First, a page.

Scott P.K.,Cardno ChemRisk | Abelmann A.,Cardno ChemRisk | Hoyt S.,Environmental Analytical Services Inc. | Kerger B.D.,Exponent, Inc.
Toxicological and Environmental Chemistry | Year: 2015

Laboratory studies were conducted to evaluate airborne release of diacetyl from selected mixtures simulating butter flavorings added to foods. The test materials included diacetyl (97% purity); 0.015%, 0.15%, 1.5%, and 3.0% diacetyl in a water/propylene glycol mixture; 1.5% diacetyl in deionized water or soybean oil; and 3% or 6% diacetyl in a commercial steam distillate from milk fermentation known as “butter starter distillate.” Diacetyl was quantified by gas chromatography with flame ionization detection. Expected concentration-dependent emission patterns based on liquid diacetyl content were demonstrated, but were significantly altered by mixture composition. Soybean oil and deionized water more readily released diacetyl when compared with starter distillate, propylene glycol solutions, and pure diacetyl. Measured diacetyl concentrations under static headspace and dynamic flow-chamber conditions were compared to estimated concentrations utilizing Raoult's law with published and fitted activity coefficient corrections for each mixture, indicating that published coefficients often understated the measured concentrations. It is concluded that headspace (static) and small-chamber (dynamic) measurements of airborne diacetyl provide data to assist in validating model-estimated airborne diacetyl concentrations by using mixture-specific activity coefficients. Implications of these empirical data for validating exposure estimates for diacetyl based on near-field/far-field modeling in workplace settings are discussed. © 2015 Taylor & Francis. Source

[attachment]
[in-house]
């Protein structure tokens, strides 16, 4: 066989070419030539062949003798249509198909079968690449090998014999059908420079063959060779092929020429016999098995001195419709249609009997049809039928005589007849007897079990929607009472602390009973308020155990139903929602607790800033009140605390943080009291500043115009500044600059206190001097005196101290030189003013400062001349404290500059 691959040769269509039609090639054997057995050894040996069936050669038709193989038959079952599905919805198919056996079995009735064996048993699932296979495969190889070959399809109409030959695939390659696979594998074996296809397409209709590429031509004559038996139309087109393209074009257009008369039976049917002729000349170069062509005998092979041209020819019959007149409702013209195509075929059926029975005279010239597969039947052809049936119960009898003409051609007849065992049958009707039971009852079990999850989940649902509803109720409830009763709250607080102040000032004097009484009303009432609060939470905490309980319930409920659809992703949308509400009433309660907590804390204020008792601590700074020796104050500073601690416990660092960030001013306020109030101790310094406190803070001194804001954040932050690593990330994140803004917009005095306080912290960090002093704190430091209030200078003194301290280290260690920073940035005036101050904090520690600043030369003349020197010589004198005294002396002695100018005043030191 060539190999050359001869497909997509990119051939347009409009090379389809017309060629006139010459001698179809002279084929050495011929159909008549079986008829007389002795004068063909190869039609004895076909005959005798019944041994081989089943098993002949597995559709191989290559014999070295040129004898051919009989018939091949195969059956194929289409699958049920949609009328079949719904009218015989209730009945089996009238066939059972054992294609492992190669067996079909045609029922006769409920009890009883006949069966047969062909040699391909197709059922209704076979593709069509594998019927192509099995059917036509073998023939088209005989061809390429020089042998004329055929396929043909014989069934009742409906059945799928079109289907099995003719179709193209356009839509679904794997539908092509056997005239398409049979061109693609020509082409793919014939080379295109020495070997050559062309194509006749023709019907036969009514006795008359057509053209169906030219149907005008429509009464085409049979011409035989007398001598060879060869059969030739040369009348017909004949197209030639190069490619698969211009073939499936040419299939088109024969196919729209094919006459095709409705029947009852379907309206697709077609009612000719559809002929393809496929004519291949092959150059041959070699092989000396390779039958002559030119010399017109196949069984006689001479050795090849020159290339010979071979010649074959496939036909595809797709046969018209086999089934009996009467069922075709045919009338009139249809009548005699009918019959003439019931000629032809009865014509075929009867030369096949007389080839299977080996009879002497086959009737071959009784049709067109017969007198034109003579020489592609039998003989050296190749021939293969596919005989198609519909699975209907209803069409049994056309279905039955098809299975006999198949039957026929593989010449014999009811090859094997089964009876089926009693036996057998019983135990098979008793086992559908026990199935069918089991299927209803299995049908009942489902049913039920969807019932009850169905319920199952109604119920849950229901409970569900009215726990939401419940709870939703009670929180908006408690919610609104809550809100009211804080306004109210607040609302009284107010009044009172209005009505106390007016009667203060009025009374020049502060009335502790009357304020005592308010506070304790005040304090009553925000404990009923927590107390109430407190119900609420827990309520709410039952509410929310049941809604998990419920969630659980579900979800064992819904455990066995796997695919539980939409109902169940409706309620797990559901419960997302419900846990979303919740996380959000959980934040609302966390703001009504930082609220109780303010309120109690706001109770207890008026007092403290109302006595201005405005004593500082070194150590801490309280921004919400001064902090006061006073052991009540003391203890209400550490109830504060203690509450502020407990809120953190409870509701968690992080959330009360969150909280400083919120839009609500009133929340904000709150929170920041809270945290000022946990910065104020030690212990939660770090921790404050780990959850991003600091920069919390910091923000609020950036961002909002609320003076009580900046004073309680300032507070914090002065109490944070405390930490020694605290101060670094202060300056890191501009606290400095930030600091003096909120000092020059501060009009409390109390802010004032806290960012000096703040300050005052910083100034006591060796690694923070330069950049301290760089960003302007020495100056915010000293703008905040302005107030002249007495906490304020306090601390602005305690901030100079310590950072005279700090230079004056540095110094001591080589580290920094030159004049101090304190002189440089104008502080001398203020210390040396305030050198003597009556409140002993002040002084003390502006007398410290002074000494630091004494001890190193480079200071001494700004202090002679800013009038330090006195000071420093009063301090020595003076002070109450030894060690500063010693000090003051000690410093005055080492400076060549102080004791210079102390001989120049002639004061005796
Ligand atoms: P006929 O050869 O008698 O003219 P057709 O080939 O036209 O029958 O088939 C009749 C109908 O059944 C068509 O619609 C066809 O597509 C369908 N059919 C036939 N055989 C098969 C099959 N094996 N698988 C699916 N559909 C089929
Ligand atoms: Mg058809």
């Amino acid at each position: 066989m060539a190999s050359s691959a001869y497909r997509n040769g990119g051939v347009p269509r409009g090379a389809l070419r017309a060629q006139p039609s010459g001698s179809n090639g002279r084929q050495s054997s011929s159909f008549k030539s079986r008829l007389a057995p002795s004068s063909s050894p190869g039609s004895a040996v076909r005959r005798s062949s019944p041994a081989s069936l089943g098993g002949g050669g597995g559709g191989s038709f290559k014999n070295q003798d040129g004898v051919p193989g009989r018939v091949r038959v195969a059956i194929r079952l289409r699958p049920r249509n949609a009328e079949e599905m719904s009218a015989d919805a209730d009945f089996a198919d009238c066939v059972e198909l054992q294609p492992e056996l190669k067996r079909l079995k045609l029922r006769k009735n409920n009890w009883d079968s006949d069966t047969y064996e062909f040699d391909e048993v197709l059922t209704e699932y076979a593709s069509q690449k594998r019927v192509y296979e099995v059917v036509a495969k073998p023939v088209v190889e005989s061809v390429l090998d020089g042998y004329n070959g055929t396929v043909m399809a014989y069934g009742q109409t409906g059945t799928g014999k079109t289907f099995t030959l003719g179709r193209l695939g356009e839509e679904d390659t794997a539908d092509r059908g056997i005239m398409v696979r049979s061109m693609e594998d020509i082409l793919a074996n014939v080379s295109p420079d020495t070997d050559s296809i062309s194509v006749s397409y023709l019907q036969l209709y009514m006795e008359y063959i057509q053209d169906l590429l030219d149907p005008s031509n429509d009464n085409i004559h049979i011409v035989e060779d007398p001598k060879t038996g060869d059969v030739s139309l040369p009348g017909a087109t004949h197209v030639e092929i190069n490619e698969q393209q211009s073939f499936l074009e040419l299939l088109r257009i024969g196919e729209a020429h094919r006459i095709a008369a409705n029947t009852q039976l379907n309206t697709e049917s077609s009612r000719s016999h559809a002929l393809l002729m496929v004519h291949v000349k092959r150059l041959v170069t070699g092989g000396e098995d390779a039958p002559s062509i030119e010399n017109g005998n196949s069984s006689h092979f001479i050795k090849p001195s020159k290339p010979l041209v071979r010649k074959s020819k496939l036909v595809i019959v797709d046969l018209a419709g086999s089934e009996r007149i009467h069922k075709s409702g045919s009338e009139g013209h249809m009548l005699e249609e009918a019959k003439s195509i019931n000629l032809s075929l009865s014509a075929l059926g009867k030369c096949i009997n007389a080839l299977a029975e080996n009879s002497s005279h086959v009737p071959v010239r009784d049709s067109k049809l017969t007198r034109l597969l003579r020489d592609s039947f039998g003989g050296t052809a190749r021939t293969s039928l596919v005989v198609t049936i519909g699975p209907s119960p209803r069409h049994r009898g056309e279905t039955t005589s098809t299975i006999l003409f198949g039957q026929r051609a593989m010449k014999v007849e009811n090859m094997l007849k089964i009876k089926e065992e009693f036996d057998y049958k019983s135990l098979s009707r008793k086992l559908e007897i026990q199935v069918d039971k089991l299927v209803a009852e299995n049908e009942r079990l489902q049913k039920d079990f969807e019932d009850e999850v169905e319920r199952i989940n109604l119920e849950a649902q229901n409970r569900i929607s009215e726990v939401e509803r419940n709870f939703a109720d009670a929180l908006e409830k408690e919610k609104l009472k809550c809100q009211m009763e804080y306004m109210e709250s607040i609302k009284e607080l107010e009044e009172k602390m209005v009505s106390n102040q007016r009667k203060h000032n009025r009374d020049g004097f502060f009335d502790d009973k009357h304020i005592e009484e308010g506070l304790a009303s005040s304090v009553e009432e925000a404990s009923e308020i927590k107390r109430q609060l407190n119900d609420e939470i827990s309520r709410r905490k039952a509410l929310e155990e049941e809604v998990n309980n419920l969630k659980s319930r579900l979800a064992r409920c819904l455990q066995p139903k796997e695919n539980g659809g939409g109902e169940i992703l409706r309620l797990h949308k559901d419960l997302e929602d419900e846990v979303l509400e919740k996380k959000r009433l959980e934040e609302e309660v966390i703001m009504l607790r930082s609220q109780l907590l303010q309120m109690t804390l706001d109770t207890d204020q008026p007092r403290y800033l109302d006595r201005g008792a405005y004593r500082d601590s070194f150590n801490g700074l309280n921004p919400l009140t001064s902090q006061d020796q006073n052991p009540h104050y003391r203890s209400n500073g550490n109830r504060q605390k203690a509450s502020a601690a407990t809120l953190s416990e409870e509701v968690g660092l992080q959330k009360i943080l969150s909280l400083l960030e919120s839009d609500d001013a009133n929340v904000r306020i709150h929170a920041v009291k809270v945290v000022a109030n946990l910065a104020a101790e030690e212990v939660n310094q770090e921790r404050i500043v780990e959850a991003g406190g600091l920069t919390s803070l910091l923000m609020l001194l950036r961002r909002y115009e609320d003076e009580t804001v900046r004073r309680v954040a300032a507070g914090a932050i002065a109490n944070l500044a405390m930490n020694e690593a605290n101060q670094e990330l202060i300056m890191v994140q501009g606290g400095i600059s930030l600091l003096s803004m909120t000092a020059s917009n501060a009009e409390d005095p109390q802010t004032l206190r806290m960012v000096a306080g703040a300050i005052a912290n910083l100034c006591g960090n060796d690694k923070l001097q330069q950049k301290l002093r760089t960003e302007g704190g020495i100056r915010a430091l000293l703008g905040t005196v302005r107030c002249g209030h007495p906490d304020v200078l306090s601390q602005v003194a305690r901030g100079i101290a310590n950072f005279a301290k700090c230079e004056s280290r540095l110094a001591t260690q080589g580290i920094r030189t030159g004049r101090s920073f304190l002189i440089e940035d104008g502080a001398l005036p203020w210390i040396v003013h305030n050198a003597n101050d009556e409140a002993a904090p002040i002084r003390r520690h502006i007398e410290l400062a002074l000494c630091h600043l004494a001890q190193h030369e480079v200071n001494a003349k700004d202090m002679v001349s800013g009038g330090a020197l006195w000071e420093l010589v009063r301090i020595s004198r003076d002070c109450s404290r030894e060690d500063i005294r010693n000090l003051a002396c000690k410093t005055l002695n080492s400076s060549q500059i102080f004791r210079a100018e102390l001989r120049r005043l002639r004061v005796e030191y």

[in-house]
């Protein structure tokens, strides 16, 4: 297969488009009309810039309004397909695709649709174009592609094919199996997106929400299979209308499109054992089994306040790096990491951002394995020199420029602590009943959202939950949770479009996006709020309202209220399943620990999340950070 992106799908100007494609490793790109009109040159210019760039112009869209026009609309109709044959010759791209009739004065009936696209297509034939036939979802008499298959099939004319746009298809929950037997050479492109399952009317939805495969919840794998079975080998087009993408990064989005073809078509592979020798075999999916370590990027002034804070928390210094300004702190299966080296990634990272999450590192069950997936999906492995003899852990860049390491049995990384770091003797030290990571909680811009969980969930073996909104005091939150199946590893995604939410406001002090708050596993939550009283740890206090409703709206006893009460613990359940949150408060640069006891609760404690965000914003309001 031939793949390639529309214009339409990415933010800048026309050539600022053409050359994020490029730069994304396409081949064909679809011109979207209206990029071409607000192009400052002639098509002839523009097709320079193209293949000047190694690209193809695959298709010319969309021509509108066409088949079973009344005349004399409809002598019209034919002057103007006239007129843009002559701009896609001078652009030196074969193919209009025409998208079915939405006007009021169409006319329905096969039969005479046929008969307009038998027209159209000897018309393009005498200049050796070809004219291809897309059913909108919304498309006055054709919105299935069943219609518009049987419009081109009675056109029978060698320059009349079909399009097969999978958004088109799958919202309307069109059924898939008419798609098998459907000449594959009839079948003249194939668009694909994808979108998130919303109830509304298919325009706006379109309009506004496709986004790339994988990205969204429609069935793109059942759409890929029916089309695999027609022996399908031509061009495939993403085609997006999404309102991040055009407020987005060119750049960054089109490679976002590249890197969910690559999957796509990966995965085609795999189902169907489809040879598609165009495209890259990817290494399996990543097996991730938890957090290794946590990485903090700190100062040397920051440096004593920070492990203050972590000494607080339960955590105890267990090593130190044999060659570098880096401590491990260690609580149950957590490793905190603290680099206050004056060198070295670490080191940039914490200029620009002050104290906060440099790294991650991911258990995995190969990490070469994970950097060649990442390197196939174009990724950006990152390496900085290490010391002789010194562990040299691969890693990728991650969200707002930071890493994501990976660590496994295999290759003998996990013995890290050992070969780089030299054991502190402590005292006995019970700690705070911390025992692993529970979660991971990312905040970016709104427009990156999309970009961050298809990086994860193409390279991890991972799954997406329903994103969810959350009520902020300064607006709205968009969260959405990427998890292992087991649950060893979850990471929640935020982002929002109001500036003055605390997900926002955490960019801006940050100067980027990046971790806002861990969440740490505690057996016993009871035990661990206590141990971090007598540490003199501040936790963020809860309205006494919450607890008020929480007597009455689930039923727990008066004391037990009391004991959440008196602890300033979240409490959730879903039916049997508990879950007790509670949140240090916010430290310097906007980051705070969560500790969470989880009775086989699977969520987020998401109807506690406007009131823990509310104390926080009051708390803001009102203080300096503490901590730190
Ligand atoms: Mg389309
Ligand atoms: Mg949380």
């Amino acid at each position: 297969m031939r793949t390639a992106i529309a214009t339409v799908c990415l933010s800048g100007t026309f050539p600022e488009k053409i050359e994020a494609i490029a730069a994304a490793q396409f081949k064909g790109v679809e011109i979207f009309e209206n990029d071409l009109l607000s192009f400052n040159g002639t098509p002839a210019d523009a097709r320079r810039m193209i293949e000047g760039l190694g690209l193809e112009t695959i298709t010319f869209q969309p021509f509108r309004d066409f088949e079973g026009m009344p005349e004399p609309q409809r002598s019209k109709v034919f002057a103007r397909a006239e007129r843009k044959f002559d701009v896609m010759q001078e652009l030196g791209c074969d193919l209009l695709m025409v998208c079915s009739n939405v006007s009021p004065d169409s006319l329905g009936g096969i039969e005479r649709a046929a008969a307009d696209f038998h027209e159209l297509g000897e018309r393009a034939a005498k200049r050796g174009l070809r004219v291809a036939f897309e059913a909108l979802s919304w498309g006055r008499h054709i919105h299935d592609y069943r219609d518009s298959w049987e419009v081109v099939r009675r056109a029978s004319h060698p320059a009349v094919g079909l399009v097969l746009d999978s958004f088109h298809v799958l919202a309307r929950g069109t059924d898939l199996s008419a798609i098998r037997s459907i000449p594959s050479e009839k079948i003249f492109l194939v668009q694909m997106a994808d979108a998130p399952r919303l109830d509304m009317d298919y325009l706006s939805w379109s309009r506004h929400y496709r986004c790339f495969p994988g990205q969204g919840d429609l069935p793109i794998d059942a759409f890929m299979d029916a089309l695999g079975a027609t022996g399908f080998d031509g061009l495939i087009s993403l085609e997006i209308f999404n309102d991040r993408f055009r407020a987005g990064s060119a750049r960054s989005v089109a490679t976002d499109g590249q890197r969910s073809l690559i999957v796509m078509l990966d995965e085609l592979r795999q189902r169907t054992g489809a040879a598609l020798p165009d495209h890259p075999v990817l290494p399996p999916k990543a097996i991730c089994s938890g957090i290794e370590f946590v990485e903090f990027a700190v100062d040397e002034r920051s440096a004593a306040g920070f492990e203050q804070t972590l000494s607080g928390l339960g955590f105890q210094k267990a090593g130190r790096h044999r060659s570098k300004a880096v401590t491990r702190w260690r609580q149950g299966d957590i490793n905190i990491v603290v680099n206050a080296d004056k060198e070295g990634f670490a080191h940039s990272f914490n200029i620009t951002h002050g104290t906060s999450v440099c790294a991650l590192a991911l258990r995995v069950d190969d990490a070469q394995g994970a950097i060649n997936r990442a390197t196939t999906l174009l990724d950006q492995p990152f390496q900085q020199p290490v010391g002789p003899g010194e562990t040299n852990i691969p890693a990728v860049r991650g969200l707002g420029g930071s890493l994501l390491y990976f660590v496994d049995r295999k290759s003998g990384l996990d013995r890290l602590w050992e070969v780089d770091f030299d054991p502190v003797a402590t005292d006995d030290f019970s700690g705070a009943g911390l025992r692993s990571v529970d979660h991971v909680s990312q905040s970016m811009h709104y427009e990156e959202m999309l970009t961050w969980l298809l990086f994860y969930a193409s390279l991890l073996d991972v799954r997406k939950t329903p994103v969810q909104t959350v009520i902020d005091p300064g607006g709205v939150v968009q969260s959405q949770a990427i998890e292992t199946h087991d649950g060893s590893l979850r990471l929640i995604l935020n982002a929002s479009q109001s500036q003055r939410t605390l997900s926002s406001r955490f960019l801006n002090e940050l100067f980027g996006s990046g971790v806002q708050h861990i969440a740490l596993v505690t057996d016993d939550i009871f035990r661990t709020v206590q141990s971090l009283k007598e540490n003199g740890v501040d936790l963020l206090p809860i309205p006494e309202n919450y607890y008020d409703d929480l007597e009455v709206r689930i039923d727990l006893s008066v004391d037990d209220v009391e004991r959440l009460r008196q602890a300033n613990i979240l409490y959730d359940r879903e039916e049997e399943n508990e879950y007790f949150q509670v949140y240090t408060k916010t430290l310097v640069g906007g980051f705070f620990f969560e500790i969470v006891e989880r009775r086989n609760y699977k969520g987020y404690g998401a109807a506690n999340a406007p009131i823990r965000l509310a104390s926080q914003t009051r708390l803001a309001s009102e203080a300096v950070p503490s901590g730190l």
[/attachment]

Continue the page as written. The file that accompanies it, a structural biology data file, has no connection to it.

Fedak K.M.,Colorado State University | Bernal A.,Cardno ChemRisk | Capshaw Z.A.,Cardno ChemRisk | Gross S.,Cardno ChemRisk
Emerging Themes in Epidemiology | Year: 2015

In 1965, Sir Austin Bradford Hill published nine "viewpoints" to help determine if observed epidemiologic associations are causal. Since then, the "Bradford Hill Criteria" have become the most frequently cited framework for causal inference in epidemiologic studies. However, when Hill published his causal guidelines - just 12 years after the double-helix model for DNA was first suggested and 25 years before the Human Genome Project began - disease causation was understood on a more elementary level than it is today. Advancements in genetics, molecular biology, toxicology, exposure science, and statistics have increased our analytical capabilities for exploring potential cause-and-effect relationships, and have resulted in a greater understanding of the complexity behind human disease onset and progression. These additional tools for causal inference necessitate a re-evaluation of how each Bradford Hill criterion should be interpreted when considering a variety of data types beyond classic epidemiology studies. Herein, we explore the implications of data integration on the interpretation and application of the criteria. Using examples of recently discovered exposure-response associations in human disease, we discuss novel ways by which researchers can apply and interpret the Bradford Hill criteria when considering data gathered using modern molecular techniques, such as epigenetics, biomarkers, mechanistic toxicology, and genotoxicology. © 2015 Fedak et al. Source